Chapter 20. Adding, Removing, and Updating Software


  • Package management overview

  • Using Ubuntu repositories

  • Finding things on your system

  • Using apt-get, aptitude, and Synaptic

  • Using the Ubuntu Update manager

  • Cleaning up your system

If you looked around the universe before settling on Ubuntu Linux, one of the things that you were sure to notice is that "billions and billions" of Linux distributions are available, each with its own installer, favorite desktop environment and/or X Window system window manager, set of core applications, and some way of updating, expanding, and maintaining the software that comes with the distribution. When you come right down to it, the last item is the most significant aspect of a Linux distribution aside from the size and involvement of its user and development communities. There's actually an interesting loop between ease-of-use/ease-of-maintenance and the size of the user community. A Linux distribution that makes it easy to keep existing software up to date, install new software, and figure out what's on your system in the first place is a Linux distribution that more people are apt to use. (This assumes that someone is actually keeping the distribution up to date.)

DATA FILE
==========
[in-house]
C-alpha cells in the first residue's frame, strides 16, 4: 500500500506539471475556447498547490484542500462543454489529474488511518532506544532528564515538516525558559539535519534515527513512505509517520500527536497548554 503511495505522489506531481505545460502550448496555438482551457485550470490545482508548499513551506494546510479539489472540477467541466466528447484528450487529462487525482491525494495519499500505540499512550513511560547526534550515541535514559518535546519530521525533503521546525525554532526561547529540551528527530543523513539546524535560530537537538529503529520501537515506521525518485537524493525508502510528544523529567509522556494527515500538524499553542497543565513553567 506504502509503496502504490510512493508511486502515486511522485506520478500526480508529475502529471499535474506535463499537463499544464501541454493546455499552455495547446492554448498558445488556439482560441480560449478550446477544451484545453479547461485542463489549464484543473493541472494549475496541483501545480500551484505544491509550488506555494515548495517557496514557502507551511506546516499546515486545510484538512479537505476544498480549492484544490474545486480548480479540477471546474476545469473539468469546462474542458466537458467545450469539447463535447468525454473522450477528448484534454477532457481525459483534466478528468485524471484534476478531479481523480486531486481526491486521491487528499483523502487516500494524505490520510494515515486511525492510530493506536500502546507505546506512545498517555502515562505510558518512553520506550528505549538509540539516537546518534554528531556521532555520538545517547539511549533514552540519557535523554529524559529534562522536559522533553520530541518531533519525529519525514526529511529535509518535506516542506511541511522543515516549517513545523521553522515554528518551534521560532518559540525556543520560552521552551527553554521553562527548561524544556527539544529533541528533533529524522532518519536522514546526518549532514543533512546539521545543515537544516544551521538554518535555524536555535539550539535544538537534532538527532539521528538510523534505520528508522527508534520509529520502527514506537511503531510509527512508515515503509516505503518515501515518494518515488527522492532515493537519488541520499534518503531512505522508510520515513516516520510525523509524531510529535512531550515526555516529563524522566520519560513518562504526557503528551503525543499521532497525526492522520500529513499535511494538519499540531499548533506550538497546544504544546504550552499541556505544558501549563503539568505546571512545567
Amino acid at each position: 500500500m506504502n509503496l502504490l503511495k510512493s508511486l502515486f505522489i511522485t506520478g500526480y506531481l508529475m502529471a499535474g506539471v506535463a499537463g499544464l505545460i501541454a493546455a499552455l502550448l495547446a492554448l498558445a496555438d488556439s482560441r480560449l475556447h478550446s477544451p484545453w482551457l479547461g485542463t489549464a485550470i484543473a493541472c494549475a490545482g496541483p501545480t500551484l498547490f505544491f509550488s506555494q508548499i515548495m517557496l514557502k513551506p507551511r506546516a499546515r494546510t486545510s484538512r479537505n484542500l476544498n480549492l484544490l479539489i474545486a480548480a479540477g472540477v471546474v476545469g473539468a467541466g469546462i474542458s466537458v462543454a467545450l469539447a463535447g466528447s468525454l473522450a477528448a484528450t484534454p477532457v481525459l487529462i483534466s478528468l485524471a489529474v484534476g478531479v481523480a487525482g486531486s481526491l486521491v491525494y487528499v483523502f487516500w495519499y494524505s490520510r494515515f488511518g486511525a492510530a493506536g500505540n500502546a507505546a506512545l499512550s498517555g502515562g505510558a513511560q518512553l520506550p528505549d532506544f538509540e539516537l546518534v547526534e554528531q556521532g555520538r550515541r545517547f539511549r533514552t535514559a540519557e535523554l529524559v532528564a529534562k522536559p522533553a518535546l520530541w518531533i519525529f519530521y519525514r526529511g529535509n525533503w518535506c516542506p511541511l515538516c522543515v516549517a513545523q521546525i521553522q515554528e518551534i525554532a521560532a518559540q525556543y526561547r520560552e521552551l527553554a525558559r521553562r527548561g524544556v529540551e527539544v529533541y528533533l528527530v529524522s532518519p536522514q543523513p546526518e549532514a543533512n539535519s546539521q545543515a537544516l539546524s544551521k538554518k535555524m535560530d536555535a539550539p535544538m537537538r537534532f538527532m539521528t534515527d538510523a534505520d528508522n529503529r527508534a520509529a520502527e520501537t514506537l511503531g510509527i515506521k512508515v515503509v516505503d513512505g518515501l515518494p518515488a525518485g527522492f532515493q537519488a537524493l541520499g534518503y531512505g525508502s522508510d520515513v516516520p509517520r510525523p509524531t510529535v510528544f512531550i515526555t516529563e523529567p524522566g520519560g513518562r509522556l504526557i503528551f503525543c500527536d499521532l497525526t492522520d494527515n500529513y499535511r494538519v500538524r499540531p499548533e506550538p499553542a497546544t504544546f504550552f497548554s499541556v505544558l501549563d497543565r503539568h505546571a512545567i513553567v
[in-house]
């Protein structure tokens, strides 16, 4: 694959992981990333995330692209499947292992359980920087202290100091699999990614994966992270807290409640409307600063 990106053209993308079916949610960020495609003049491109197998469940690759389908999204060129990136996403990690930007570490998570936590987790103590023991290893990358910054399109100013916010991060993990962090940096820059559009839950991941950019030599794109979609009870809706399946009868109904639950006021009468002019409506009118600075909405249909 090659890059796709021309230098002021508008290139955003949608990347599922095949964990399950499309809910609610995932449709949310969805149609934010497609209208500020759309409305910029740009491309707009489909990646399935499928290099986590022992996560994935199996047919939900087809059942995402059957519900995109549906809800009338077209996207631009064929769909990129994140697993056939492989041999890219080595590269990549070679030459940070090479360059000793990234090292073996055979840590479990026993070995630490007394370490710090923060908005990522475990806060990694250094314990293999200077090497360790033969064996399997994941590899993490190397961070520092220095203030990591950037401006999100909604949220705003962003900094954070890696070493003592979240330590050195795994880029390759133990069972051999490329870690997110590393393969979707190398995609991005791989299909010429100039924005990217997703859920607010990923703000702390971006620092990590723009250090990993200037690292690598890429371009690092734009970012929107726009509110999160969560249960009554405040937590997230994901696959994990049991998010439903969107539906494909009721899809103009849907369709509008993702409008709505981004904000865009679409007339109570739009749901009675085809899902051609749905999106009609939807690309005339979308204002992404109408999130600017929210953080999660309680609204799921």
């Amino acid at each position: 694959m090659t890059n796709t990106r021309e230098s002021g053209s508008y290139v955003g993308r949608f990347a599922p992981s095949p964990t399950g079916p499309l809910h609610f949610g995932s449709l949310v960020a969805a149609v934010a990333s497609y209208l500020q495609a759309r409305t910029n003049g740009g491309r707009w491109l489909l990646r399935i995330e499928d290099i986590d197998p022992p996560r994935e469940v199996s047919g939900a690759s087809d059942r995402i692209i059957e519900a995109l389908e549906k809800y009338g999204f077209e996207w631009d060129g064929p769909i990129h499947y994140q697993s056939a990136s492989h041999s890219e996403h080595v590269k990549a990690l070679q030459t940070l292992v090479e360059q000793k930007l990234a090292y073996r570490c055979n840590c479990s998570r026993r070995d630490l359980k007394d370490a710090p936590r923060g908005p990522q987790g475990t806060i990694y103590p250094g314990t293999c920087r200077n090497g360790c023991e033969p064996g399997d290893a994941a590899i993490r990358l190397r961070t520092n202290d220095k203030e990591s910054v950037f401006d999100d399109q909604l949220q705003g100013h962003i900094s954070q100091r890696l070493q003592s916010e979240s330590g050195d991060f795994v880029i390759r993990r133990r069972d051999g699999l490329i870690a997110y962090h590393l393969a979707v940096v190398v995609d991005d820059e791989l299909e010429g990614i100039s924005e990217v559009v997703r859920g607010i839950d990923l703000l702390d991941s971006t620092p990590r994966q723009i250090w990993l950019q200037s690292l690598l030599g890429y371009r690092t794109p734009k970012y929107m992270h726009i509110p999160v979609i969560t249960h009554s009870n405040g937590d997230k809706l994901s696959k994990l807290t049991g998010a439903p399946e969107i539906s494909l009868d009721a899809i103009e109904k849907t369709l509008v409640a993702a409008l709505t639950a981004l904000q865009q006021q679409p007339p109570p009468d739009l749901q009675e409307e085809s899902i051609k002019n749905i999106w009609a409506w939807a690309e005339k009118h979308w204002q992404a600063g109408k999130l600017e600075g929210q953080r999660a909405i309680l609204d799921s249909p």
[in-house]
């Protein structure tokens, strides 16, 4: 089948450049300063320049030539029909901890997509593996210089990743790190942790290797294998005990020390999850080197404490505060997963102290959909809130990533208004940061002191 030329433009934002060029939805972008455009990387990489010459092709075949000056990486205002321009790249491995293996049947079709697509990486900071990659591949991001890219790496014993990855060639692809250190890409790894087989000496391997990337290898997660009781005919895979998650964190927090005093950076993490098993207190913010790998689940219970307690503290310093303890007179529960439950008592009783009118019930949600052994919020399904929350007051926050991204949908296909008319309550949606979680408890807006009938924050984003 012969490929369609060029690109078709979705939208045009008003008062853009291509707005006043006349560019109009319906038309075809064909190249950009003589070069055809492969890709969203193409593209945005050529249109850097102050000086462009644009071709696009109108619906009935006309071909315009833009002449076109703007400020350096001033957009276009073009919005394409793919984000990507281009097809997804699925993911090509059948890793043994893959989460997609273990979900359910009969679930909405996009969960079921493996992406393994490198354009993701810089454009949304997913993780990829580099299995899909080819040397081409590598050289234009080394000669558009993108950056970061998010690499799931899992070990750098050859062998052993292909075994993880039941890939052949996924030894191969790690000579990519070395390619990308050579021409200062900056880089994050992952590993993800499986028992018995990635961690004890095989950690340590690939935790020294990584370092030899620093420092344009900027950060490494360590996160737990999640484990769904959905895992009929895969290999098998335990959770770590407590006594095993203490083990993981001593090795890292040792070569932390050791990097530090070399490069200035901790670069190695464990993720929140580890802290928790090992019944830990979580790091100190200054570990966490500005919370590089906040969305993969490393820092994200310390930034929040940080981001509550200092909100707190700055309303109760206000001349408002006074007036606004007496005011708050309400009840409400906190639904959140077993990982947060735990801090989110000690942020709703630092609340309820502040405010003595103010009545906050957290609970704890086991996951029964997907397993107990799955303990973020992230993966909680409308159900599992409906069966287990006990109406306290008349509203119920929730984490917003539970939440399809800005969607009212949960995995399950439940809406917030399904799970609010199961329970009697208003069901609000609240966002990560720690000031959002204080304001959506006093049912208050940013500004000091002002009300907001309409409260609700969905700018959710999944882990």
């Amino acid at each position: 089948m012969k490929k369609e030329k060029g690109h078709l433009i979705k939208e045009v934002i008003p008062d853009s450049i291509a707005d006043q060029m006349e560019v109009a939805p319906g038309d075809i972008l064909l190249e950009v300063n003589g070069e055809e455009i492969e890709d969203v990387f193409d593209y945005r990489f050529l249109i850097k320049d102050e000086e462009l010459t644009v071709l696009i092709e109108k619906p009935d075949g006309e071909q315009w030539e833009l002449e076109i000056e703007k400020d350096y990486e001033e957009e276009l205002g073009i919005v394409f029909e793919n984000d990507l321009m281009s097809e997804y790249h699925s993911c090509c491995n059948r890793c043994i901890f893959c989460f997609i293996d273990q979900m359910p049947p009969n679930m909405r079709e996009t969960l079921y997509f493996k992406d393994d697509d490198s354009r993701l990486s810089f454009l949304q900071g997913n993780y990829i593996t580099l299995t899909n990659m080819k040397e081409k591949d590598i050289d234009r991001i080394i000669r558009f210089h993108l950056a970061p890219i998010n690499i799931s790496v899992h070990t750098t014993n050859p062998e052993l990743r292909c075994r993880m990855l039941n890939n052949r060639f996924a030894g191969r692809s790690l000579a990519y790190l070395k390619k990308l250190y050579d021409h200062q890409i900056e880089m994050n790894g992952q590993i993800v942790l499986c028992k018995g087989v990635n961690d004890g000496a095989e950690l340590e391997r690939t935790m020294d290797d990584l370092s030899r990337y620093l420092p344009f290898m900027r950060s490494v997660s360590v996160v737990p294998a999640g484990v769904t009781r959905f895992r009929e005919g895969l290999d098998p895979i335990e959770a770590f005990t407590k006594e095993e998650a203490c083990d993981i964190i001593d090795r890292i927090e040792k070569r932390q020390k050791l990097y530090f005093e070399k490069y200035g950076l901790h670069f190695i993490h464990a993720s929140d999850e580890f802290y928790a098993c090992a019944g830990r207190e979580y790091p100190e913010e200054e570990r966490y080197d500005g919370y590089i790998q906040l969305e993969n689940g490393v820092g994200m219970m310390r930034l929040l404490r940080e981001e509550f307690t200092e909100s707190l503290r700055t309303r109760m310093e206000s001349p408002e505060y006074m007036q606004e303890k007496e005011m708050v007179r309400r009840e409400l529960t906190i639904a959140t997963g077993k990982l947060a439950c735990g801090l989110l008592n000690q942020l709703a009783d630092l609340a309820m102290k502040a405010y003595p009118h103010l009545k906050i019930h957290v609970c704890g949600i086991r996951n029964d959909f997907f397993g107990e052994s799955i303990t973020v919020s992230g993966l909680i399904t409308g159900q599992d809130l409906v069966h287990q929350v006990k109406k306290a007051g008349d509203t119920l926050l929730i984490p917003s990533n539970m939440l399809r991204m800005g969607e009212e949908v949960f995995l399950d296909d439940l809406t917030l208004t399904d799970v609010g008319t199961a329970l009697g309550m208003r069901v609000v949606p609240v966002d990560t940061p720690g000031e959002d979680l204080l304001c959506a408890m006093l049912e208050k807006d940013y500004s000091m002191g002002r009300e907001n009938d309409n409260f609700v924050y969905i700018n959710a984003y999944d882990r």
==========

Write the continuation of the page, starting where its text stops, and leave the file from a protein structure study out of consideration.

As discussed in Chapter 1, I find the Ubuntu Linux community the most exciting, dynamic, and energetic Linux community that I've ever encountered. The Ubuntu community is a committed community of both users and developers. Updates and bug fixes to existing software are frequent, ...

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